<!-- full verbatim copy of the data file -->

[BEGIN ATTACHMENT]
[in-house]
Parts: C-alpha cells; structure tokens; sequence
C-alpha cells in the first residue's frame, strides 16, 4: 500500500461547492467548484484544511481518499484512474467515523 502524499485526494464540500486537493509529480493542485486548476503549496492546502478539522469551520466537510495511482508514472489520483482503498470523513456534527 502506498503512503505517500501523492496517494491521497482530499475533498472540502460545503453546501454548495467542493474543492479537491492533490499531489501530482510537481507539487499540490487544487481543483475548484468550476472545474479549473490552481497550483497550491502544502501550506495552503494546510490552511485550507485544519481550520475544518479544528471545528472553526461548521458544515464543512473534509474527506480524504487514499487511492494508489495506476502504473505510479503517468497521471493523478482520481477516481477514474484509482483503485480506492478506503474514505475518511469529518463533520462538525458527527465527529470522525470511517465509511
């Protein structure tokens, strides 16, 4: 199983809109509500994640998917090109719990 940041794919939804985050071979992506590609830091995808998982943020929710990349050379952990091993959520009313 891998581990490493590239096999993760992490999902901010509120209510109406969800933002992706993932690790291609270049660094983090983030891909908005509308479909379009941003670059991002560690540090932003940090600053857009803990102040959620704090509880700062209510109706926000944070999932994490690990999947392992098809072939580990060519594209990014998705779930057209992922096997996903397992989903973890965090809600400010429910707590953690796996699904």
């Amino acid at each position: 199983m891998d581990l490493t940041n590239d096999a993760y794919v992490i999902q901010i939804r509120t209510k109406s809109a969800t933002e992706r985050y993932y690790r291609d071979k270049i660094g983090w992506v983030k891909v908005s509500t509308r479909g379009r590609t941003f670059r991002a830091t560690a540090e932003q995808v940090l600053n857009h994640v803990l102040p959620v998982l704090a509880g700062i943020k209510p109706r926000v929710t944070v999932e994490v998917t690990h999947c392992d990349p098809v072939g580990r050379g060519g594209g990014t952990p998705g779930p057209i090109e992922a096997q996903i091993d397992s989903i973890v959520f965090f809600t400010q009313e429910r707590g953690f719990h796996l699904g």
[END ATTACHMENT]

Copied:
[in-house]
Parts: C-alpha cells; structure tokens; sequence
C-alpha cells in the first residue's frame, strides 16, 4: 500500500461547492467548484484544511481518499484512474467515523 502524499485526494464540500486537493509529480493542485486548476503549496492546502478539522469551520466537510495511482508514472489520483482503498470523513456534527 502506498503512503505517500501523492496517494491521497482530499475533498472540502460545503453546501454548495467542493474543492479537491492533490499531489501530482510537481507539487499540490487544487481543483475548484468550476472545474479549473490552481497550483497550491502544502501550506495552503494546510490552511485550507485544519481550520475544518479544528471545528472553526461548521458544515464543512473534509474527506480524504487514499487511492494508489495506476502504473505510479503517468497521471493523478482520481477516481477514474484509482483503485480506492478506503474514505475518511469529518463533520462538525458527527465527529470522525470511517465509511
């Protein structure tokens, strides 16, 4: 199983809109509500994640998917090109719990 940041794919939804985050071979992506590609830091995808998982943020929710990349050379952990091993959520009313 891998581990490493590239096999993760992490999902901010509120209510109406969800933002992706993932690790291609270049660094983090983030891909908005509308479909379009941003670059991002560690540090932003940090600053857009803990102040959620704090509880700062209510109706926000944070999932994490690990999947392992098809072939580990060519594209990014998705779930057209992922096997996903397992989903973890965090809600400010429910707590953690796996699904």
């Amino acid at each position: 199983m891998d581990l490493t940041n590239d096999a993760y794919v992490i999902q901010i939804r509120t209510k109406s809109a969800t933002e992706r985050y993932y690790r291609d071979k270049i660094g983090w992506v983030k891909v908005s509500t509308r479909g379009r590609t941003f670059r991002a830091t560690a540090e932003q995808v940090l600053n857009h994640v803990l102040p959620v998982l704090a509880g700062i943020k209510p109706r926000v929710t944070v999932e994490v998917t690990h999947c392992d990349p098809v072939g580990r050379g060519g594209g990014t952990p998705g779930p057209i090109e992922a096997q996903i091993d397992s989903i973890v959520f965090f809600t400010q009313e429910r707590g953690f719990h796996l699904g």